This is where Liz’s assertion comes in. In perfect sombre lucidity, she professed how Italian captures the sentiment of loss, of missing, of lacking in way that English fails: in Italian, the expression of missing denotes a part missing from a whole—or, as Liz so eloquently and poetically put it, “a hole in the whole.” When someone is missing from us, it means that they were once part of us, or part of the reality in which we participated. In their absence, the whole that they helped create now bears a hole. And we are grievously conscious of it.

But the hole they have left is beautiful and beneficial in this lesson, this perennial adventure that is the remnant of this Ethereal Goodbye Contract. The pain that will slowly, or even quickly, evaporate or simply remain a mist of which we are sometimes aware serves as a reminder of the indelible nature of this person’s impact on us and on our lives. The pain will often be replaced by the memories of this person and the experiences shared. This delicate ache is the reminder that we were blessed to be touched by this person’s presence; it is a reminder that we have been changed.

Love...

... love ...

... and more love!

With three months left of this beauteous, inspiring, fulfilling, creative, and mindful journey, I am conscious of change. I will be saying more goodbyes in the coming days, and I will even be visited by my mum, to whom I said goodbye four months ago, and to whom I will take my leave again when she returns to Montreal and I will stay here for another two and a half months. The final days of summer are passing more rapidly than our recognizing the changing colours of the leaves. New cycles are ever beginning, fading, and ending, only to restart again. We’ll say more farewells, and it’ll be worth it. Change is always worth it; see for yourself

And, cripes, with Facebook and Skype (Im a poet and I didn’t even know it!), are we ever truly saying permanent goodbyes? I’ve been to Italy my fair share of times, but it turns out that I also have my fair share of loved ones in California whose abodes and neighbourhoods I have yet to discover...

Source: Elephant Journal

Until next time (I’m saying ’bye, but you know that I’ll be back),

Vegan in the Italian Boonies

P.S. Oh! Oh! Guys! Look! It was my birthday on August 17 and this is the cake that my darling friend, Emma, made me! Thank you, Emma! Mi manchi!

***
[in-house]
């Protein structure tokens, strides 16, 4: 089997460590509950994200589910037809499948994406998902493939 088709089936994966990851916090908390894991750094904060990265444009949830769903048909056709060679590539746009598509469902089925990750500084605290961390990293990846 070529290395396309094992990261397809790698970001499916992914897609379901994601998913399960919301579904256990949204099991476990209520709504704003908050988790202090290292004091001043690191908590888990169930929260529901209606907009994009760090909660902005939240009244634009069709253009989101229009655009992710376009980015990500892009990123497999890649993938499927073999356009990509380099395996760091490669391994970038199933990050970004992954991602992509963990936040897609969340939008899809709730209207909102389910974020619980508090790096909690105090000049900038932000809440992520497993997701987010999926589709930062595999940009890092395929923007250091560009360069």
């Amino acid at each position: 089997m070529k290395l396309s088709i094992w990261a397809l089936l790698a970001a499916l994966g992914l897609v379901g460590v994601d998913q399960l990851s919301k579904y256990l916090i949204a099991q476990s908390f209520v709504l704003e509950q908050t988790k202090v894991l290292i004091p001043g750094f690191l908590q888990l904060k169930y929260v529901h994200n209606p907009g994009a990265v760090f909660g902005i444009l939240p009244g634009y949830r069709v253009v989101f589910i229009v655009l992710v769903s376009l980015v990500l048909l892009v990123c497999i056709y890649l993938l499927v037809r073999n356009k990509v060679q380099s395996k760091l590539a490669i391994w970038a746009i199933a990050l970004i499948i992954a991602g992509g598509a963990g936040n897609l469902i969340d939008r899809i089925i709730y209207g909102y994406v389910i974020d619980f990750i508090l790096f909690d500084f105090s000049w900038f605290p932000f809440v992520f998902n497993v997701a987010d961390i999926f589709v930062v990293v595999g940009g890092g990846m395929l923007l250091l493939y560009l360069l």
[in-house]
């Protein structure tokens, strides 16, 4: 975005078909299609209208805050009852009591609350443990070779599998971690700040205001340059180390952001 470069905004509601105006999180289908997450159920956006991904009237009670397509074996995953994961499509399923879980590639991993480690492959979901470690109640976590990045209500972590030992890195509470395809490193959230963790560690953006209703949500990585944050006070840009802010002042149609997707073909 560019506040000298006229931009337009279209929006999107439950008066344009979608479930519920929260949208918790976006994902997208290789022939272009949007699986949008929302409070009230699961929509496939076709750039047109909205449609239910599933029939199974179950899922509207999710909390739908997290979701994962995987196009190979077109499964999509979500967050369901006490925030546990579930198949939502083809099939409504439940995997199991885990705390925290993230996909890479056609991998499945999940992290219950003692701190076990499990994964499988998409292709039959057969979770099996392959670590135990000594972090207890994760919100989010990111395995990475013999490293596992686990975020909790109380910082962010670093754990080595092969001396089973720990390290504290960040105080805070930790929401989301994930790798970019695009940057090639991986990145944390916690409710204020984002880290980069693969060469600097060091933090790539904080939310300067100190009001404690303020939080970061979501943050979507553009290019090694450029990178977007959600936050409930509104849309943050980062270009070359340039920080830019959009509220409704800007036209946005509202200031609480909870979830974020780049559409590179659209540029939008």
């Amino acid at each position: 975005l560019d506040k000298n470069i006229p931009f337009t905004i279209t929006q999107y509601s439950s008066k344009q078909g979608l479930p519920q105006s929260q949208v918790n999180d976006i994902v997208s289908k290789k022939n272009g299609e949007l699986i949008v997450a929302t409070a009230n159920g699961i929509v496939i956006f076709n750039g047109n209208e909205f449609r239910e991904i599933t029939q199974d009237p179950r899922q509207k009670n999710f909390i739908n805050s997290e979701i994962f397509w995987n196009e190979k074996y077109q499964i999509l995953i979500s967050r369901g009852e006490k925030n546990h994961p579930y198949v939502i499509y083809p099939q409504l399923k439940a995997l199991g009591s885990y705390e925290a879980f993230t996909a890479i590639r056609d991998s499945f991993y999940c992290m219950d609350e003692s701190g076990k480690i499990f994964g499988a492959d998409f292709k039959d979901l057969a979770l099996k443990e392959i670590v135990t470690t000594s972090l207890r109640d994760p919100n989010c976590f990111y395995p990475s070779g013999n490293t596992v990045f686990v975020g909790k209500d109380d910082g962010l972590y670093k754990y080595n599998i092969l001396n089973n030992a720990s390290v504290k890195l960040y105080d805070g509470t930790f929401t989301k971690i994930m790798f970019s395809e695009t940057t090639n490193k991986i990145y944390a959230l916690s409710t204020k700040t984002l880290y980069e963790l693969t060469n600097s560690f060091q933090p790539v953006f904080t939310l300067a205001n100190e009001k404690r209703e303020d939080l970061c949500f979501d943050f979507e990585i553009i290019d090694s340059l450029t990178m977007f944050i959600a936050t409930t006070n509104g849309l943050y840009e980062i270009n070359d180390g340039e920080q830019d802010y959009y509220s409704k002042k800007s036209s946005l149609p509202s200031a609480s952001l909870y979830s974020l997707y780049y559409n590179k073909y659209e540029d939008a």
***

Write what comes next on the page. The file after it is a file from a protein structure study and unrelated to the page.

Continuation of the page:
Vanilla cake with chocolate-coconut fondant topped with almond-coconut-cracker crumble, anyone?

Thursday, August 30, 2012

"This is community, man."


This post was composed a few weeks ago. At this point, many of the members of this fabulous community have come and gone, including the car that I was driving, which, as my friend said, "has sung her swan song"; a post on bittersweet farewells will follow in the coming days.



This is community, man.

All smiles for our festive Summer Solstice celebration in June
Though my sleeping quarters, shared with two room-mates, are at the monastery, I live, work, cry, eat, and laugh with a total of ten other people. This is our community, and every day I am grateful to be a part of this beautiful company. The other day, however, I learned how far this community truly extends.

One of our immediate community members injured herself a few weeks ago while walking on a narrow path. She twisted her ankle severely enough that she hasn’t been able to walk on it without feeling pain. After two weeks with scant improvements, we deemed it necessary to see the town doctor.

If one needs to pay a visit to the doctor’s office, one needs to wait until Wednesday, from noon to one, or Friday, from nine to eleven. The doctor, whose main office, I believe, is located in one of the nearest larger cities, comes to Labro to serve the community for non-urgent concerns (for urgent health issues, a 40-minute drive to the hospital in Terni would be necessary).

His tiny office is sandwiched between the pharmacy—a nondescript room with a counter, a cash register, and white walls lined with shelves filled with a small variety of pharmaceutical, hygienic, and cosmetic products—and the post office, the latter being about twice the size of the doctor’s office and pharmacy combined. In the same building, though on the other side of it, is the bar, by far the largest of all of the businesses that this edifice houses. It’s basically all you’ll ever need in one convenient spot (okay, maybe not all: the four restaurants in town are about a sixty-second walk away).

This past Friday, then, we visited the doctor. It’s a short walk away from the monastery, but a car ride was still necessary due to our friend’s injured foot. As such, I picked her up—not stalling the car even once!—and drove her into town. Of course, that’s when my anxiety started to crest: on a road made so narrow by parked cars that one has to back up—one of two banes of he or she who is learning how to drive standard—to let oncoming traffic, if there is any, pass; in the glaring openness of the glares of onlookers who can’t fathom the idea of a grown person not knowing how to drive (I can drive! I can drive! Gosh, why couldn’t I have learnt to drive in a car with standard transmission!). The idea of finding parking, let alone managing to park in the spots that are all in front of the fairly populated bar without stalling at least twice while advancing or reversing, was positively nerve-wracking, leading me to giggle uncontrollably.